May 2006
Volume 47, Issue 13
ARVO Annual Meeting Abstract  |   May 2006
Personality, Behavior and Health–Related Quality–of–Life (HRQOL) in Glaucoma Screening Population as Predictors of Appointment Follow–Up
Author Affiliations & Notes
  • U. Altangerel
    Glaucoma, Wills, Philadelphia, PA
  • J.S. Spinell
    LaSalle University, Philadelphia, PA
  • J.D. Henderer
    Glaucoma, Wills, Philadelphia, PA
  • Footnotes
    Commercial Relationships  U. Altangerel, None; J.S. Spinell, None; J.D. Henderer, None.
  • Footnotes
    Support  None
Investigative Ophthalmology & Visual Science May 2006, Vol.47, 3446. doi:
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      U. Altangerel, J.S. Spinell, J.D. Henderer; Personality, Behavior and Health–Related Quality–of–Life (HRQOL) in Glaucoma Screening Population as Predictors of Appointment Follow–Up . Invest. Ophthalmol. Vis. Sci. 2006;47(13):3446.

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      © ARVO (1962-2015); The Authors (2016-present)

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Purpose: : To investigate personality and behavior characteristics of screening attendees and to determine which characteristics predict follow–up.

Methods: : 130 participants attending 15 community glaucoma screenings were administered self–report measures of avoidance (AAQ–9), psychological distress (BSI–18) and HRQOL (SF36v2).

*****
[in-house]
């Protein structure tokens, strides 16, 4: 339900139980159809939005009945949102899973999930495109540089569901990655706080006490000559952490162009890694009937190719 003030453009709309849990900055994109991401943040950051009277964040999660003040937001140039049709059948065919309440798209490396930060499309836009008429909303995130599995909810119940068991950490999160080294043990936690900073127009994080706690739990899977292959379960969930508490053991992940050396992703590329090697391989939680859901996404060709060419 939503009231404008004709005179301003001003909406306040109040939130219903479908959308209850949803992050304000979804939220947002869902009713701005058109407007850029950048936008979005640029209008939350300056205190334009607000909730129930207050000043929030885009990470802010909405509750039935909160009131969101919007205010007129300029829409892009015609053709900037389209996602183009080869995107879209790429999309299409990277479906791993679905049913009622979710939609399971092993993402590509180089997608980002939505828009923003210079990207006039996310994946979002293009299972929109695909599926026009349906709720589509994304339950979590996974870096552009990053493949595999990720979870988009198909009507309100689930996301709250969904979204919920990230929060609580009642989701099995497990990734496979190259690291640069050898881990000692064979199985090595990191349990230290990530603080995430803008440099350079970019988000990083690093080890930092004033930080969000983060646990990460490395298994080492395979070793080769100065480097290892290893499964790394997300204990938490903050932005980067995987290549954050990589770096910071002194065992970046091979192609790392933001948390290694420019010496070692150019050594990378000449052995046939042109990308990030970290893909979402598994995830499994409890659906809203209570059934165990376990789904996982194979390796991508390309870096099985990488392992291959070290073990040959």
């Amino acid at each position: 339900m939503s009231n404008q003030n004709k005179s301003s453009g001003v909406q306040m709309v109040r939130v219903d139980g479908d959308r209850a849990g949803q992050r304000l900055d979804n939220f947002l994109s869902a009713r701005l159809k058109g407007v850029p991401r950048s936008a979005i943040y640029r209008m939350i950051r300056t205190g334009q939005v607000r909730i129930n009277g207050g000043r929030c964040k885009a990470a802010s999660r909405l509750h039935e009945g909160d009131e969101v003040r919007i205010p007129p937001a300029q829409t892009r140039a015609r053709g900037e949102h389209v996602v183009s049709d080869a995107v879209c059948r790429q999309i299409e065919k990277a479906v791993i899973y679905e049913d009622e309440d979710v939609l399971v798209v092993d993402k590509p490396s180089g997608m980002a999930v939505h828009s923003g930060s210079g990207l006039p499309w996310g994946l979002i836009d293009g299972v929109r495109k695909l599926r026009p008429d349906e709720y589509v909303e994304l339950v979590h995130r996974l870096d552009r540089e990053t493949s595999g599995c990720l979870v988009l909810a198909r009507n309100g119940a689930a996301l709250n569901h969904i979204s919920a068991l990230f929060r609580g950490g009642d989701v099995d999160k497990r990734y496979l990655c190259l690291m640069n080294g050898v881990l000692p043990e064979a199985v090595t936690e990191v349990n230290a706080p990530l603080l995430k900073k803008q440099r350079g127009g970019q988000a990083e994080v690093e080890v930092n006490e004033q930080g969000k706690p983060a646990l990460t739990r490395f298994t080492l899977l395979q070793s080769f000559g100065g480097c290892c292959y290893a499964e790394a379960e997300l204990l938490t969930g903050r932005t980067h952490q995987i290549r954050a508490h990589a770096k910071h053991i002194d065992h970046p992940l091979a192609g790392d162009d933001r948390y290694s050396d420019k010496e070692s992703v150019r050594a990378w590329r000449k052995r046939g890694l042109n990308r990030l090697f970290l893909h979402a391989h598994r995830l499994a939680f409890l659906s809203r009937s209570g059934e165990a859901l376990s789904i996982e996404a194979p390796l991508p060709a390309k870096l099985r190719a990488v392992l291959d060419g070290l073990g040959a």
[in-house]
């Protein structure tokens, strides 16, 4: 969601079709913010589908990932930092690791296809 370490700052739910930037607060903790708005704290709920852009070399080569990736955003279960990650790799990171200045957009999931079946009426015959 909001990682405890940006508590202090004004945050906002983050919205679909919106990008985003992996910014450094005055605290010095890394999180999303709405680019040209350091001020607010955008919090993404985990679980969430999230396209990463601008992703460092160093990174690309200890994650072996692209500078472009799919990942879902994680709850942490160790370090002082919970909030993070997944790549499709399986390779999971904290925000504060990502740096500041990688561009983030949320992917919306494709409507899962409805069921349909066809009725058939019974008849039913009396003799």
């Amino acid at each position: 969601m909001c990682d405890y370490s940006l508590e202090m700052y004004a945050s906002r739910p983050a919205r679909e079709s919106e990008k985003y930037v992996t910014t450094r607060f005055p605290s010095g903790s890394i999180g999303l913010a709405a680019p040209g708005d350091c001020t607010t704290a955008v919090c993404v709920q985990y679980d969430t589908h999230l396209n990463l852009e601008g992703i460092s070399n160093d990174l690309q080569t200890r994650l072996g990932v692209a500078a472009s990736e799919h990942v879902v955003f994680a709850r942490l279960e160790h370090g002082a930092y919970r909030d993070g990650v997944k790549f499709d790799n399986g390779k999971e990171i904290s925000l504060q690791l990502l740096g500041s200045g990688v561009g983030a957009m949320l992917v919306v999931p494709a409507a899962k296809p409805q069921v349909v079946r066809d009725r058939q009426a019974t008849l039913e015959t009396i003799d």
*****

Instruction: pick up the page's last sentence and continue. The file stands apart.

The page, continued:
Results: : Mean age was 63 SD=16 (range 26–92). Scores on the SF–36 PCS (Physical Component Score) and SF–36 MCS (Mental Component Score) were significantly lower than age–matched community norms (p<0.01 and p<0.001 respectively). Subjects under age 65 reported more symptoms of avoidance and psychological distress than their elder counterparts (p<0.05). Experiential avoidance (p=0.67) and psychological distress (p=0.38) were not significant predictors of follow–up. However, SF–36 PCS score was found to significantly predict follow–up (p<0.05). Overall, PCS score accurately predicted those who did not follow–up 91% of the time.

Conclusions: : While psychological distress and overall mental HRQOL differed from community norms, they did not significantly predict follow–up. However, those who endorsed increased pain, fatigue, limitations in physical health, self–care, and social and role activities were more likely not to follow–up than those who reported good physical HRQOL. This suggests it will be important to identify screening attendees who endorse poorer physical HRQOL at initial diagnosis of Glaucoma and implement follow–up reminders and assistance for this particular group early on in the treatment process.

Keywords: clinical (human) or epidemiologic studies: health care delivery/economics/manpower • quality of life • clinical (human) or epidemiologic studies: treatment/prevention assessment/controlled clinical trials 

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